Poor Pluto.

3. The controversial potato: Haumea

The dwarf planet Haumea. Funny lookin' (NASA)

The dwarf planet Haumea. Funny lookin' (NASA)

Why is Haumea shaped like a potato? Although the dwarf planet has never been directly observed, its elongated shape has been calculated from its light curve. Haumea’s length is twice that of its width. It is believed that the KBO suffered a massive collision, causing it to spin rapidly and become deformed. According to the IAU rules, Haumea meets the criteria as being a dwarf planet (although it is not spherical, it has settled into hydrostatic equilibrium), a Plutoid and a KBO. As it’s orbiting beyond Neptune, it is also a TNO.

So far, so good. It looks strange. Is that it?

Actually, there has been a fair bit of controversy surrounding this little Plutoid. Two teams, one from the US and the other from Spain, claimed to have discovered Haumea at around the same time. In 2005, the Spanish team took credit, but allegations of fraud by the Spanish researchers overshadowed the discovery and delayed the official naming. Before the name “Haumea” (after an Hawaiian godess), it was called 2003 EL61, and it wasn’t officially named by the IAU until September this year. Haumea was only the second dwarf planet discovered since Pluto was discovered back in 1930.

2. It walks on walls: Drac

2008 KV42 - drives the wrong way (CFEPS)

2008 KV42 - drives the wrong way (CFEPS)

2008 KV42 has been nicknamed Drac for a very good reason. In the story of Dracula, the mythical vampire is known for his ability to walk on walls and 2008 KV42 is doing a similar thing. This strange KBO has an inclination of more than 90° from the ecliptic, meaning that when compared with all the planets and other KBOs, Drac appears to orbit the Sun in a retrograde motion (i.e. the wrong way).

Drac is approximately 50 km in diameter and isn’t thought to originate from the Kuiper belt, it probably came from a region of space much further away. Its extreme inclination (normally reserved for long period comets — although comets make a closer pass to the Sun; Drac only comes as close as the orbit of Uranus) indicates that it probably originated from a region either above or below the Solar System’s ecliptic plane (see Drac’s orbit above). This means it may have come from the inner Oort Cloud after being gravitationally disrupted by a passing star. It appears to have maintained its current orbit for hundreds of millions of years, although this might change in the future.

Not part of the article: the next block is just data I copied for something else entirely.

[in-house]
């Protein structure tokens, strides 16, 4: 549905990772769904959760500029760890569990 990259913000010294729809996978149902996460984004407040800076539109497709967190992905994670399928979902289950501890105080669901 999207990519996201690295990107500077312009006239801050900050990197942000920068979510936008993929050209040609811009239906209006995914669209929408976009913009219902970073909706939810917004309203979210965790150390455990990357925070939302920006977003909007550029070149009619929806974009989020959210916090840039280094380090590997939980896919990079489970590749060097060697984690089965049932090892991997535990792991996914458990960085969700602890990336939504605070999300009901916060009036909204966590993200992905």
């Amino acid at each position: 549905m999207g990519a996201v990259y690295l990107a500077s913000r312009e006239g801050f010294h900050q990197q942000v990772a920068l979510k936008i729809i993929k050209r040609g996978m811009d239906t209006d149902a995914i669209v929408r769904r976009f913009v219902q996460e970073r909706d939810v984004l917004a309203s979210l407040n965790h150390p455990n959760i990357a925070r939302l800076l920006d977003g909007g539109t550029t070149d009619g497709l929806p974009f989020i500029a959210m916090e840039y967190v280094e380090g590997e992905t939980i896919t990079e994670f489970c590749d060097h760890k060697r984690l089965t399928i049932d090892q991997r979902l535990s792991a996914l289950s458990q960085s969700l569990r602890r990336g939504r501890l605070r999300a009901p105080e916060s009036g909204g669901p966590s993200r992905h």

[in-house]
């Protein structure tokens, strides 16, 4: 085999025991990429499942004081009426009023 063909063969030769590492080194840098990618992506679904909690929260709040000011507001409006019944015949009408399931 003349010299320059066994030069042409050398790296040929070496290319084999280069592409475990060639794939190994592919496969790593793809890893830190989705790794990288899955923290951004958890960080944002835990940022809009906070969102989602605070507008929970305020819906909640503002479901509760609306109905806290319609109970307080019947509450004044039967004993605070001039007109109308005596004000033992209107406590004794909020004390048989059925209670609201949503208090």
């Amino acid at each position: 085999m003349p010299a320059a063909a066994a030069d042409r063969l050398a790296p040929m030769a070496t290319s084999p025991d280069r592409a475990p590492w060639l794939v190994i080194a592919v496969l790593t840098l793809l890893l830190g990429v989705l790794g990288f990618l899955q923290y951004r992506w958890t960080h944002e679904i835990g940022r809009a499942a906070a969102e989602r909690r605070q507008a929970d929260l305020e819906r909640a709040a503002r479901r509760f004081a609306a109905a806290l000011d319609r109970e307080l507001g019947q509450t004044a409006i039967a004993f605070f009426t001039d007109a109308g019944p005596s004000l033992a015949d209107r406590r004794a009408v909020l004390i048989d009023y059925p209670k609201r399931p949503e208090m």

It seems possible that Drac is a “transition object”, a nomad from the Oort cloud that is gradually getting closer to the Sun. Perhaps its orbital trajectory will eventually make Drac swing through the inner Solar System in a few million years, before becoming a comet itself.

Perhaps Drac will spread its wings and become more “bat-like” during its transition from KBO to comet…

1. The kidnapped KBO: Triton

Stolen from its Kuiper belt home? Triton, now a moon of Neptune (NASA)

Stolen from its Kuiper belt home? Triton, now a moon of Neptune (NASA)

Remember the sad story about Pluto’s illegitimate children, Nix and Hydra? Well it seems the gas giant Neptune has a few paternity secrets of its own.

Usually the Kuiper belt is a comparatively stable and peaceful region of the Solar System. That is until one of the outlying gas giants, such as Uranus or Neptune steam past, causing all sorts of gravitational chaos. In fact, the orbital motion of Neptune dictates the orbits of many of the KBOs, nudging them into natural bands, or “resonances”. But it seems that Neptune has done more than influence the orbit of one large KBO, the gas giant stole it.

Astronomers have always known that Triton is a little strange. For starters, it has a retrograde orbit around Neptune. This is an indication that the 2700 km-diameter moon (40% larger than Pluto) didn’t originate in the same solar nebula Neptune was born in; meaning Triton didn’t come from the Neptunian system at all.

Secondly, Triton is very similar in composition and density to Pluto, suggesting that both Pluto and Triton may have evolved in a common location (i.e. the Kuiper belt). Thirdly, Neptune has very few moons (only 13) when compared to Saturn (~200), Jupiter (63) and Uranus (27), supporting the theory of Triton’s abduction by Neptune. The dwarf planet will have entered the Neptunian system with an extremely eccentric orbit taking Triton across the orbits of the other natural moons, disrupting and scattering them from Neptune. Eventually Triton settled into its present-day stable orbit, happily orbiting Neptune, watching the gas giant’s other natural-born satellites whizz past it, orbiting in the opposite direction.

So, Triton is my number one strange Kuiper belt object. It was once at home with all the other Plutoids, cubewanos, TNOs, comets and dwarf planets, but it was abducted by Neptune, never to return…